Groundbreaking held for new SPEA expansion
Editor's note: This story from The Bloomington Herald-Times is being published here as a courtesy for readers of IU in the News.
By Michael Reschke
The crowd of about 150 people inside the Indiana University Auditorium lobby laughed as IU President Michael McRobbie acknowledged the obvious during the groundbreaking ceremony for the School of Public and Environmental Affairs’ new graduate center.
“It will be, as I’m sure you can see, a symbolic one,” he said, standing in front of four shiny shovels pushed into a box of dirt.
It’s clear to anyone walking down 10th Street between Fee Lane and Jordan Avenue that ground —and concrete — has already been broken in preparation for the Paul H. O’Neill Graduate Center. Construction began in August, but university administrators, faculty and students marked the coming of the new space Tuesday beginning with free hot chocolate in the school’s atrium early in the afternoon. That group was then invited to walk outside for a photo in front of the school before construction crews build a 34,000-square-foot, three-story addition to the building.
The graduate center will be built with limestone and feature a glass curtain wall facing 10th Street. It will include a 2,300-square-foot student commons area as well as classrooms, meeting areas and faculty offices. The project is expected to cost $12 million, with $3 million coming from the graduate center’s namesake.
O’Neill is a former U.S. secretary of the treasury and chairman and CEO of Alcoa. He earned his master of public affairs degree in 1966 from IU and was awarded an honorary doctor of humane letters degree in 2014. In 1967, he joined the U.S. Office of Management and Budget, serving as deputy director from 1974 to 1977. In addition to serving as secretary of the Treasury under President George W. Bush, O’Neill held leadership positions in the business and nonprofit sectors. He was president of International Paper and chairman of the RAND Corp.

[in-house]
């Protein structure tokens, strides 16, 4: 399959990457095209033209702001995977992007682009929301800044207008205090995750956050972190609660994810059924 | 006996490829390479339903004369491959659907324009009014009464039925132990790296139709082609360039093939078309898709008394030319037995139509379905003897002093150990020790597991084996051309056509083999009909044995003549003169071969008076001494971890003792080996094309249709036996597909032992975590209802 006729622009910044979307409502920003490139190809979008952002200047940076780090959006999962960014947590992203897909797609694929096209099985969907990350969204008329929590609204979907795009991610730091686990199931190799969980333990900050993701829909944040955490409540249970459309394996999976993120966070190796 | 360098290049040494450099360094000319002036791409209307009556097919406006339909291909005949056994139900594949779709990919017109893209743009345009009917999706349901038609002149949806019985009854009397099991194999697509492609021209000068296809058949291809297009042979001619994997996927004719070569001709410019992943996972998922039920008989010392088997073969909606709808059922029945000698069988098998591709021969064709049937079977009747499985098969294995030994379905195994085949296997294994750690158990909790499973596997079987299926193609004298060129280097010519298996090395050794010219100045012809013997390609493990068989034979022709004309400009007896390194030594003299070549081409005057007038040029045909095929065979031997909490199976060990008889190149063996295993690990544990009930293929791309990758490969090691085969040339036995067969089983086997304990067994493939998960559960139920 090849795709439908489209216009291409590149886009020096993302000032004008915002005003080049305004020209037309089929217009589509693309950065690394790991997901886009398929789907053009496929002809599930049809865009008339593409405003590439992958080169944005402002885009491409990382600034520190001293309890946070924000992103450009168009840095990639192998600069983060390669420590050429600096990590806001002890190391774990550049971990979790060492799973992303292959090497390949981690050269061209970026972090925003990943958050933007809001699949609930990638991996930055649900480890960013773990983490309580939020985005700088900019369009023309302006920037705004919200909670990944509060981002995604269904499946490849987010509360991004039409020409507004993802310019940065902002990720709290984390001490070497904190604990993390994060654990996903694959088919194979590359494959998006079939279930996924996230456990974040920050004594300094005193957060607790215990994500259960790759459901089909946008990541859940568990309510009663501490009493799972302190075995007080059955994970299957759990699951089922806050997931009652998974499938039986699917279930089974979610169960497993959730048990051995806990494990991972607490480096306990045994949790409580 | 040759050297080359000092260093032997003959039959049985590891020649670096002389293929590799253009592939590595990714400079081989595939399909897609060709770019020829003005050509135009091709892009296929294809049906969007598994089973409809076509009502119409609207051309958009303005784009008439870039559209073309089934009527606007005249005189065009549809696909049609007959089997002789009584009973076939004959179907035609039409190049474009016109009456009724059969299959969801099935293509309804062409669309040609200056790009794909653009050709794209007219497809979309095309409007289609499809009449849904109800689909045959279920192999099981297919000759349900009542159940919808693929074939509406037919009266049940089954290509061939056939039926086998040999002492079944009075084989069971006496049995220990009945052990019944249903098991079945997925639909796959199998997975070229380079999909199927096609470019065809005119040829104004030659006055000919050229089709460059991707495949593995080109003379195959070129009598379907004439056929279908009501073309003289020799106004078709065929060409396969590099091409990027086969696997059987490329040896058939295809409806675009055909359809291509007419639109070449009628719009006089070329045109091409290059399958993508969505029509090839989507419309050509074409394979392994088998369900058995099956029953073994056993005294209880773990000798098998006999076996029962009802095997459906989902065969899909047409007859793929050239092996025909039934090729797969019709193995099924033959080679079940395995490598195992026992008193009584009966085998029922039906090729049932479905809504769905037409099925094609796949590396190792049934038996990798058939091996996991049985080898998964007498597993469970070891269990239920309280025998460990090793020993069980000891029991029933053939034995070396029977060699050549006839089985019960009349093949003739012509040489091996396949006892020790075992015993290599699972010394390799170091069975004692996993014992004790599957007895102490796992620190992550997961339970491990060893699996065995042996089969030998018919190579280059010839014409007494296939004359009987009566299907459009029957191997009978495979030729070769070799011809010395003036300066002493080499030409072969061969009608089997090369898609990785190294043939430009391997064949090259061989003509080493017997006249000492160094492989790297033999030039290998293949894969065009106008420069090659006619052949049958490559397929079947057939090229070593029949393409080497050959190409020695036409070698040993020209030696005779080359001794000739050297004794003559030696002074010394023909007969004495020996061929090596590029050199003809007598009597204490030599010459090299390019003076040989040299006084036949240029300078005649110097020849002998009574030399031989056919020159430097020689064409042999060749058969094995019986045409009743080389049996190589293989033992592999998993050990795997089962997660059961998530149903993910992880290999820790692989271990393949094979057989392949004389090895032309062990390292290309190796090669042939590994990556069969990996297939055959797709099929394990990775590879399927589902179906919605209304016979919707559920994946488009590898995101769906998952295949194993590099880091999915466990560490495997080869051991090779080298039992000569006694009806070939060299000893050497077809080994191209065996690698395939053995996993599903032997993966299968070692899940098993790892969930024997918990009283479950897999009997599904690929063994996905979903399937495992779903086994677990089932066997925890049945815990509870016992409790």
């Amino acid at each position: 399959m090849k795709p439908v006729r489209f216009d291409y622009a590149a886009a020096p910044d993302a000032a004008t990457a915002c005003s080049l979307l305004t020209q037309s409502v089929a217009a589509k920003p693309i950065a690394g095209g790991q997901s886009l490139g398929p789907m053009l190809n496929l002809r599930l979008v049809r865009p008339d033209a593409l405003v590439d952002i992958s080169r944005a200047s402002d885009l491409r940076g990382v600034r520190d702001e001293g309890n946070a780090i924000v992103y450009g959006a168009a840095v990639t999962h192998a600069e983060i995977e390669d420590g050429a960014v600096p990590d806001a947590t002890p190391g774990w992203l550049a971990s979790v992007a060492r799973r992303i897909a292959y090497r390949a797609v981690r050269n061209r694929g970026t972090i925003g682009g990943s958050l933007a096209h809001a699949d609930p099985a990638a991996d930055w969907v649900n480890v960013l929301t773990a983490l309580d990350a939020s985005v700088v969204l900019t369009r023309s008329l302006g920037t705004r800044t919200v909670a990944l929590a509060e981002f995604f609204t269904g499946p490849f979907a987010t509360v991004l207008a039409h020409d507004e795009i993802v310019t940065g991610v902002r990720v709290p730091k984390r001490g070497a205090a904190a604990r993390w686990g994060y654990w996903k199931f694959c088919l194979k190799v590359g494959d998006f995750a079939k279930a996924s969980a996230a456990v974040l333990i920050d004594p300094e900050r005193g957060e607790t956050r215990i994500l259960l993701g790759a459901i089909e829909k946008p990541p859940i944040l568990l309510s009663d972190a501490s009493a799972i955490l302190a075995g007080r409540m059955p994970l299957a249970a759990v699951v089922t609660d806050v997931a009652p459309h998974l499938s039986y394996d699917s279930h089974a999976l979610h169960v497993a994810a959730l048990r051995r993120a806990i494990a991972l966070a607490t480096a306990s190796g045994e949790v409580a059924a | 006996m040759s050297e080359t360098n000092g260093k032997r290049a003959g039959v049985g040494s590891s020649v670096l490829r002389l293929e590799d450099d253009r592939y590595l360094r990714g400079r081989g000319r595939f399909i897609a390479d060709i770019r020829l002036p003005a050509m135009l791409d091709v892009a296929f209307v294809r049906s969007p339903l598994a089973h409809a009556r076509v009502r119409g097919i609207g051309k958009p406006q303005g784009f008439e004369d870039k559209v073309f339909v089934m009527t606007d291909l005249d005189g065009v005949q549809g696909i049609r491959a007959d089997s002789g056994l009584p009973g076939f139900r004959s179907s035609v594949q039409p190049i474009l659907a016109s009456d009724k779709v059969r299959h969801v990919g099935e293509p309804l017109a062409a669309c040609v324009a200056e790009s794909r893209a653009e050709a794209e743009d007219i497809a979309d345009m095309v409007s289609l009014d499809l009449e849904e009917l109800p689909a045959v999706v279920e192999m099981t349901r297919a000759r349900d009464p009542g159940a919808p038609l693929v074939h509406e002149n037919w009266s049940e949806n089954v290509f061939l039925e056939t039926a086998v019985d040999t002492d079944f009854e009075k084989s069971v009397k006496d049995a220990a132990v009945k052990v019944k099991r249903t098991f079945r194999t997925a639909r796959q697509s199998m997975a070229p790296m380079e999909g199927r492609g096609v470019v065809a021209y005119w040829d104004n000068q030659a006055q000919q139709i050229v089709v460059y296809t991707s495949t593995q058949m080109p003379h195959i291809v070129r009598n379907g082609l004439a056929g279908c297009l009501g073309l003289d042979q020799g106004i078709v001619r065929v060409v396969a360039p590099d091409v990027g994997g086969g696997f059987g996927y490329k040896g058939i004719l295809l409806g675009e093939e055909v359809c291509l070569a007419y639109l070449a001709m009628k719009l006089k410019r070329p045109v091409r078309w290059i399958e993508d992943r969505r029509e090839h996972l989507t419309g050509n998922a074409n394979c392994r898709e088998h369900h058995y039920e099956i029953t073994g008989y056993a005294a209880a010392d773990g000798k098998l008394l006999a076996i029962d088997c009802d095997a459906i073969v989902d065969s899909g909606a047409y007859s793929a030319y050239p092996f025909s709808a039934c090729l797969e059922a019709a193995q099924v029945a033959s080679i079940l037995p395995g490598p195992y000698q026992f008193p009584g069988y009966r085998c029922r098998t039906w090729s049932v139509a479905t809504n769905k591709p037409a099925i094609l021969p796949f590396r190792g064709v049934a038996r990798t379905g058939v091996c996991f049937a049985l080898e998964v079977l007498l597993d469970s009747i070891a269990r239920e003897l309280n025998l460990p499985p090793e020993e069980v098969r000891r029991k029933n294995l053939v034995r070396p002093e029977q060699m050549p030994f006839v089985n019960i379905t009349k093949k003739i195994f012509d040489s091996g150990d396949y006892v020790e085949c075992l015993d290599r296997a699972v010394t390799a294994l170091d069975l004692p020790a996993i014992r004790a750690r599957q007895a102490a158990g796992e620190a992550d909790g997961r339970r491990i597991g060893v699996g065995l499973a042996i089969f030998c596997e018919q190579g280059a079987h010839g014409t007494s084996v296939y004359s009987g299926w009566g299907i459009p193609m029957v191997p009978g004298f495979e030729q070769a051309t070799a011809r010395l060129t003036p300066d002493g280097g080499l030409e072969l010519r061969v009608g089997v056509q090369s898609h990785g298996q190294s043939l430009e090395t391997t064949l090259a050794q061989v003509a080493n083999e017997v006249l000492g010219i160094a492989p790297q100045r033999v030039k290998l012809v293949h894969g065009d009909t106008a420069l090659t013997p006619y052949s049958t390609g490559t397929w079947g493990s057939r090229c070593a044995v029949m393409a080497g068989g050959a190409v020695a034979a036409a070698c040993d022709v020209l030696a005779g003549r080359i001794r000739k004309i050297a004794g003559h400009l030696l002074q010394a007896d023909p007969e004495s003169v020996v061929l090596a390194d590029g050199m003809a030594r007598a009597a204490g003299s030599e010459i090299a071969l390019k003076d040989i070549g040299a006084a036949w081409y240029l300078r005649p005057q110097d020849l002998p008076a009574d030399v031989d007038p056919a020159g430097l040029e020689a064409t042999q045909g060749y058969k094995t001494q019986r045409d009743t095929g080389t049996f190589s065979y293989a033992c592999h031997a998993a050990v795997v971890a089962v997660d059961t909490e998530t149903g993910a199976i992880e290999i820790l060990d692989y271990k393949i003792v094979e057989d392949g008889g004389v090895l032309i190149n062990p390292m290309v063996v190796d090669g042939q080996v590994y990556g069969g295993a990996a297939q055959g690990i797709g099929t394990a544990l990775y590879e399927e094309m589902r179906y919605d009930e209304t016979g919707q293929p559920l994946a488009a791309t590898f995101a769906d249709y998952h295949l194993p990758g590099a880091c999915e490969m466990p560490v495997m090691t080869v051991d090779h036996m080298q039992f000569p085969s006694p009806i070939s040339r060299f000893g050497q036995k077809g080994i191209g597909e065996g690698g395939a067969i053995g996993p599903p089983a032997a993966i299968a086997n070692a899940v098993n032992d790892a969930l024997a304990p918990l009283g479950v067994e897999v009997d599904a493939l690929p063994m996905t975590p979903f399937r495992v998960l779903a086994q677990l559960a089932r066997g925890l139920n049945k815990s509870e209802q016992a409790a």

David Wang, founding chairman and member of the SPEA Dean’s Council, also helped fund the project with a $1 million donation. Wang is the former senior operating partner of Atlas Holdings, former executive vice president and board member of International Paper and former director of corporate development as well as vice president and general manager of the Union Carbide Corp. He has also served as a trustee of the Robert F. Kennedy Memorial Center, Eisenhower Fellowships, Southern Poverty Law Center and the Naples Philharmonic Center.
Dean John Graham thanked Wang and O’Neill for their donations during his speech, and explained why the new center was so badly needed. Founded in 1972, SPEA is the largest school of public administration and public policy in the United States. It is second in the U.S. News & World Report’s ranking of master of public affairs programs, and first among public universities. It’s this reputation that has made the school so popular and caused it to outgrow its current facilities.
Graham, who is also faculty adviser to the IU Ballroom Dance Club, said the school is trying to glide over a crowded dance floor.
“We can’t glide if there’s no room to move,” he said.
Starting in early 2017, Graham, as well as the school’s faculty and students, will have a lot more room to move.